On July 20, 1833, a mob of Missourians attacked W. W. Phelps’s home in Independence, Missouri, where he had been printing revelations received by the Prophet Joseph Smith. Hiding nearby were 15-year-old Mary Elizabeth Rollins and her 13-year-old sister, Caroline. Mary Elizabeth later recorded the following:

The mob renewed their efforts again by tearing down the printing office, a two story building, and driving Brother Phelps’ family out of the lower part of the house and putting their things in the street. They brought out some large sheets of paper, and said, “Here are the Mormon Commandments.” My sister Caroline and my-self were in a corner of a fence watching them; when they spoke of the commandments I was determined to have some of them. Sister said if I went to get any of them she would go too, but said “They will kill us.” While their backs were turned, prying out the gable end of the house, we went, and got our arms full, and were turning away, when some of the mob saw us and called on us to stop, but we ran as fast as we could. Two of them started after us. Seeing a gap in a fence, we entered into a large cornfield, laid the papers on the ground, and hid them with our persons. The corn was from five to six feet high, and very thick; they hunted around considerable, and came very near us but did not find us. . . . Soon we came to an old log stable. . . . Sister Phelps and children were carrying in brush and piling it up at one side of the barn to lay [their] beds on. She asked me what I had. I told her. She then took them from us. . . . They got them bound in small books and sent me one, which I prized very highly.

Illustration by Roberto Parada

“One of the Lord’s Great Men”

Intent on driving the Mormons out of Missouri, a mob of men dragged Bishop Edward Partridge out of his home in Independence on July 20, 1833. Threatening violence, the mob members brought Partridge and 27-year-old convert Charles Allen to the town square and demanded that they renounce the Book of Mormon or leave the county. “I knew not what they intended to do with me,” Partridge wrote, “whether to kill me, to whip me, or what else I knew not.”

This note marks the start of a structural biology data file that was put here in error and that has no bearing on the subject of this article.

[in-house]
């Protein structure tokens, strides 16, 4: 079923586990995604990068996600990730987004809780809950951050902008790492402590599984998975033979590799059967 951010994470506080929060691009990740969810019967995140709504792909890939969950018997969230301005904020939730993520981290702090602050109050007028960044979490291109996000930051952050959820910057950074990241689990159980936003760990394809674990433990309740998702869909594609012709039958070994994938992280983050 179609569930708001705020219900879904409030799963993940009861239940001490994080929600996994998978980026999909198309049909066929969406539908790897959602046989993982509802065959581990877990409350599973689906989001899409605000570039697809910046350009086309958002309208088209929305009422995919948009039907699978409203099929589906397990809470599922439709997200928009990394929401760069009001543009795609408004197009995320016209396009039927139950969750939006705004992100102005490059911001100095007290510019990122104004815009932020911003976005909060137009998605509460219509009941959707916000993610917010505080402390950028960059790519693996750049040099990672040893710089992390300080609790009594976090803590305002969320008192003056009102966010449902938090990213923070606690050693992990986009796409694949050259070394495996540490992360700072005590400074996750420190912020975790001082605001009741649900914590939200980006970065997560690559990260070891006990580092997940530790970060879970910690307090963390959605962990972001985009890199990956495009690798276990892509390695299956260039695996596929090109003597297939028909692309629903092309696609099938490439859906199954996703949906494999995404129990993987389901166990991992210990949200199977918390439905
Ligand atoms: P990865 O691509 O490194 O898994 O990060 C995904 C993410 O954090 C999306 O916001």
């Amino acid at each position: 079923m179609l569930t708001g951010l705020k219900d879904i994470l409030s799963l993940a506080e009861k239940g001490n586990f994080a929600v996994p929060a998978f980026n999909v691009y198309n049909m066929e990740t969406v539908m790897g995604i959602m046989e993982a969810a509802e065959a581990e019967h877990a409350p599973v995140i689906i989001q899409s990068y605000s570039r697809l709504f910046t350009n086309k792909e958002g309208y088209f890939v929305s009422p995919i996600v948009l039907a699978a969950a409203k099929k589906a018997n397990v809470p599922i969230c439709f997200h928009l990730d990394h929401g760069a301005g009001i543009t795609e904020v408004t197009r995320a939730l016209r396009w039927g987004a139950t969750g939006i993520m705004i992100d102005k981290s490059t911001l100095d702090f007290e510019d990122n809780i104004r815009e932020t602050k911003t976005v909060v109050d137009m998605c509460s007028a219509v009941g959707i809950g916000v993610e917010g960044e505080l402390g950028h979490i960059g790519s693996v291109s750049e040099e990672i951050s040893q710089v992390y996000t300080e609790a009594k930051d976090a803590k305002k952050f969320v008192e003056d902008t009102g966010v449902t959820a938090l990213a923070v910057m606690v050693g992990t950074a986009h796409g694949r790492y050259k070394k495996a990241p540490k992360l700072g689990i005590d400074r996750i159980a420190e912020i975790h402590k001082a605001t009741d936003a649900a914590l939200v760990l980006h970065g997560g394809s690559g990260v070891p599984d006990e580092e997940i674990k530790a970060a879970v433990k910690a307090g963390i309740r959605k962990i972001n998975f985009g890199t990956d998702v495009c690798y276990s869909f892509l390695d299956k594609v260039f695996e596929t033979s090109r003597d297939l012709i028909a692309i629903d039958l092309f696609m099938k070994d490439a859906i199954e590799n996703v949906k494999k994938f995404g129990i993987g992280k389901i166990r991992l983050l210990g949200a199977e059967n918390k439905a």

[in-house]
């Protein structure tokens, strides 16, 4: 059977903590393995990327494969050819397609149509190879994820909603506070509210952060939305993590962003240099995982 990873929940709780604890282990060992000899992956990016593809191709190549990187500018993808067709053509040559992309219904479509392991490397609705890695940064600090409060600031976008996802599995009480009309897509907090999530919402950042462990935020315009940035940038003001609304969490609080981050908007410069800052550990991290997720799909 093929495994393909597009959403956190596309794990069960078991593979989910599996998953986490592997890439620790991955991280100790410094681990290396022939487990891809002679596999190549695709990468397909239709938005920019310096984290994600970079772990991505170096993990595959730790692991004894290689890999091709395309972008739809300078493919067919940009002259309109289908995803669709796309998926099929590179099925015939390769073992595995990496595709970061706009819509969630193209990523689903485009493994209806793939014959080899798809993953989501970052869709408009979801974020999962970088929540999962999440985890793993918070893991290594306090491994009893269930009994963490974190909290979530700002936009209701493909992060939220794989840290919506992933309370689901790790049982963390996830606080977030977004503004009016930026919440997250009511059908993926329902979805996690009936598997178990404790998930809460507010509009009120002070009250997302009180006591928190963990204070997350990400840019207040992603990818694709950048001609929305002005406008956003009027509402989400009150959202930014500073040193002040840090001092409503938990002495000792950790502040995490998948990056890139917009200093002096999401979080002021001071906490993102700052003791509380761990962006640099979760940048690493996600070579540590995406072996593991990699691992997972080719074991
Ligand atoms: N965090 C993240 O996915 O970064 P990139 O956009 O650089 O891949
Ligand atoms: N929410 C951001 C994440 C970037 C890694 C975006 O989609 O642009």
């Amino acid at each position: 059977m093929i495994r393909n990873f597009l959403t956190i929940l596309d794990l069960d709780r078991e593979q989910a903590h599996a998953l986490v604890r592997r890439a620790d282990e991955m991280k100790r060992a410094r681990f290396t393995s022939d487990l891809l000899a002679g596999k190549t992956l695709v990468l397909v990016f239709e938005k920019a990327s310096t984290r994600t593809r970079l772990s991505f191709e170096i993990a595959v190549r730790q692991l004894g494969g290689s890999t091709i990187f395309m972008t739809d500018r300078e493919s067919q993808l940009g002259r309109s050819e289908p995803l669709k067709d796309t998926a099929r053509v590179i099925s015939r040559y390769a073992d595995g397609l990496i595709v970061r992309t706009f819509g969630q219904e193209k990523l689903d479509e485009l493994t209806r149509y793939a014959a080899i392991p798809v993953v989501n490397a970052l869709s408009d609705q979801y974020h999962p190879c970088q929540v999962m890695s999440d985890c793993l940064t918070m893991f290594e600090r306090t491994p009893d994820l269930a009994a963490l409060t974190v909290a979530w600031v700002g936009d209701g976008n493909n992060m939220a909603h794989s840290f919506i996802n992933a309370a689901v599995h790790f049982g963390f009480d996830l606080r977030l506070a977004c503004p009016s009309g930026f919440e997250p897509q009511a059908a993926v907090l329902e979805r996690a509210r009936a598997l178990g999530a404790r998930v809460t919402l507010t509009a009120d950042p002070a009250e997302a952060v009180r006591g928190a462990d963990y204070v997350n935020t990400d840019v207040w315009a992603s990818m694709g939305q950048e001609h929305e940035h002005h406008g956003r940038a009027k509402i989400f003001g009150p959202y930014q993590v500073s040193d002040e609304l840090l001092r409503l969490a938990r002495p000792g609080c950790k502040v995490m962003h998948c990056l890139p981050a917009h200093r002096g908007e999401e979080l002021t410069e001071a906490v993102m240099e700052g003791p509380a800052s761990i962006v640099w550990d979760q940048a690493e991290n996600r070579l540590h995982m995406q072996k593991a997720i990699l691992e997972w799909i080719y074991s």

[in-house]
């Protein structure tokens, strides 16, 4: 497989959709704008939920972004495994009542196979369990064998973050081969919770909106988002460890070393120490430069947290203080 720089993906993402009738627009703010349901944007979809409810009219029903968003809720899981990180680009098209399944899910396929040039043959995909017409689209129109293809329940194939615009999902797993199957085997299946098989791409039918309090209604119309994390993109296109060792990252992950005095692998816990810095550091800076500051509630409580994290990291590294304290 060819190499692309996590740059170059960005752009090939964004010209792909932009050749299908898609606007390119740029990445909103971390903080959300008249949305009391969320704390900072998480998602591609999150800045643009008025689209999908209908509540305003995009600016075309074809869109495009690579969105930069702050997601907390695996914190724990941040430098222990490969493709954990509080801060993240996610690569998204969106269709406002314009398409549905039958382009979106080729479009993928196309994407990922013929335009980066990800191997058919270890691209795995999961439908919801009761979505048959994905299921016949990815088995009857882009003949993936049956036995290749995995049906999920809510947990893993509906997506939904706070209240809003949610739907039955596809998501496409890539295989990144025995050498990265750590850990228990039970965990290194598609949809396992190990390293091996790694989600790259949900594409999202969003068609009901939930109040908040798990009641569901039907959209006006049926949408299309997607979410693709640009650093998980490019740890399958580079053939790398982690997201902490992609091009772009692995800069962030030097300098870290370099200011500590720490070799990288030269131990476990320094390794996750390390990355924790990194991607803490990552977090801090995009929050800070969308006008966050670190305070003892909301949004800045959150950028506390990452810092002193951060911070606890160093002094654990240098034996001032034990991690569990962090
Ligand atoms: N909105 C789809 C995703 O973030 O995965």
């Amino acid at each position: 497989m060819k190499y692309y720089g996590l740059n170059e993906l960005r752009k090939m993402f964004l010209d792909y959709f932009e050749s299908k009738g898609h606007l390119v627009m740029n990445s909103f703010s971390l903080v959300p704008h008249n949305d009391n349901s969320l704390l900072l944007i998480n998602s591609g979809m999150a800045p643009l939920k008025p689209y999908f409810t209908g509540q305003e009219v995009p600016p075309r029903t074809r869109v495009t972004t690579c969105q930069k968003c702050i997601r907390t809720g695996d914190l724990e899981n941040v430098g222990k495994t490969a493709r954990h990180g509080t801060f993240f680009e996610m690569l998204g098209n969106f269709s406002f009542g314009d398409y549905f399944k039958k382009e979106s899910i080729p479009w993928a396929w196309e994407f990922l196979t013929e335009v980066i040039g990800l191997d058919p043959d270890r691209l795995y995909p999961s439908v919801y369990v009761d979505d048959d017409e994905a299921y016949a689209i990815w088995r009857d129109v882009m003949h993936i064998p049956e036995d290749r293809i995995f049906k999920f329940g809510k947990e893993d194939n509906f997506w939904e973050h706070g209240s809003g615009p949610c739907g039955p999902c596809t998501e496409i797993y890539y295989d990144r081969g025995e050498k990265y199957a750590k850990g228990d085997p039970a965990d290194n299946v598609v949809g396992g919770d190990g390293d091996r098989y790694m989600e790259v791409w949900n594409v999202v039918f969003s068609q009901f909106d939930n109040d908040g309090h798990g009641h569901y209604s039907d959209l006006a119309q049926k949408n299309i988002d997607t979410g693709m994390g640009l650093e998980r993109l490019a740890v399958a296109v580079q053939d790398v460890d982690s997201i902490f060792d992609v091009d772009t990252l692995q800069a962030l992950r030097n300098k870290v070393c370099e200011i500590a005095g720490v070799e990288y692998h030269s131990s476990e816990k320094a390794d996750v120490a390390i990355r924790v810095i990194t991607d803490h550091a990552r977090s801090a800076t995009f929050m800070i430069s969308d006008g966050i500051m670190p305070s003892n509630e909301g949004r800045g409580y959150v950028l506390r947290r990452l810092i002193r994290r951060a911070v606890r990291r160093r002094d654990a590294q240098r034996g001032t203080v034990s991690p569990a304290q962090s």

Humbly defiant, the two men refused to abandon their convictions or their homes. “I told them that the Saints had suffered persecution in all ages of the world; that if they abused me, they would abuse an innocent person; that I was willing to suffer for the sake of Christ,” Partridge said.

Members of the mob then tarred and feathered Partridge and Allen, who endured with such resolute meekness that the mob members abandoned their attack and disassembled.

And how did Partridge respond to his abuse? “I was so filled with the Spirit and love of God,” he said, “that I had no hatred towards my persecutors or anyone else.”

Driven from Independence in November 1833, Partridge and his family were repeatedly expelled from Missouri settlements by violent mobs. Eventually they and thousands of others sought refuge along the malaria-infested banks of the Mississippi River. Edward Partridge died in Nauvoo, Illinois, in 1840 at the age of 46. Joseph Smith said of him, “He lost his life in consequence of the Missouri persecutions, and he is one of that number whose blood will be required at their hands”; he was “one of the Lord’s great men known by his steadfastness and patient endurance to the end.

Illustration by Roberto Parada

“To Set Her Feet upon the Land of Zion”

After discussing the book of Mormon with Joseph Smith in March 1828, Polly Knight’s belief in the Restoration began to grow to unwavering faith. When she and her extended family, who were part of the Colesville Saints, were asked to move from New York to Ohio and then to Missouri, Polly insisted on making the journey, even though her health was failing. Revelation to the Prophet Joseph had named Independence, Missouri, as the location to establish Zion—a place where the Spirit of God would dwell and the righteous would find refuge. Polly’s son Newel wrote, “Her only, or her greatest desire, was to set her feet upon the land of Zion, and to have her body interred in that land.”

They traveled by wagon and then by steamboat down the Ohio River and up the Mississippi and Missouri Rivers. Newel was afraid his mother might die on the journey, and at one point he went ashore and bought wood for her coffin.

In late July 1831 Polly arrived with the Colesville Saints in Independence. Less than two weeks later, on August 7, she died at the age of 57. She was the first Latter-day Saint to be buried in Zion.

That day the Prophet received this in revelation from the Lord:

Blessed, saith the Lord, are they who have come up unto this land with an eye single to my glory. . . .

For those that live shall inherit the earth, and those that die shall rest from all their labors, and their works shall follow them; and they shall receive a crown in the mansions of my Father, which I have prepared for them.

D&C 59:1–2

Photo by Mark Philbrick

Preston: Field of White

Preachers of the Streets

After the first baptisms in Europe in the River Ribble, a large crowd gathered by a tall obelisk at the Market Square in central Preston. Here missionary Isaac Russell stood before 5,000 interested listeners and proclaimed the gospel of Jesus Christ. After hearing his words, several decided to be baptized the next day.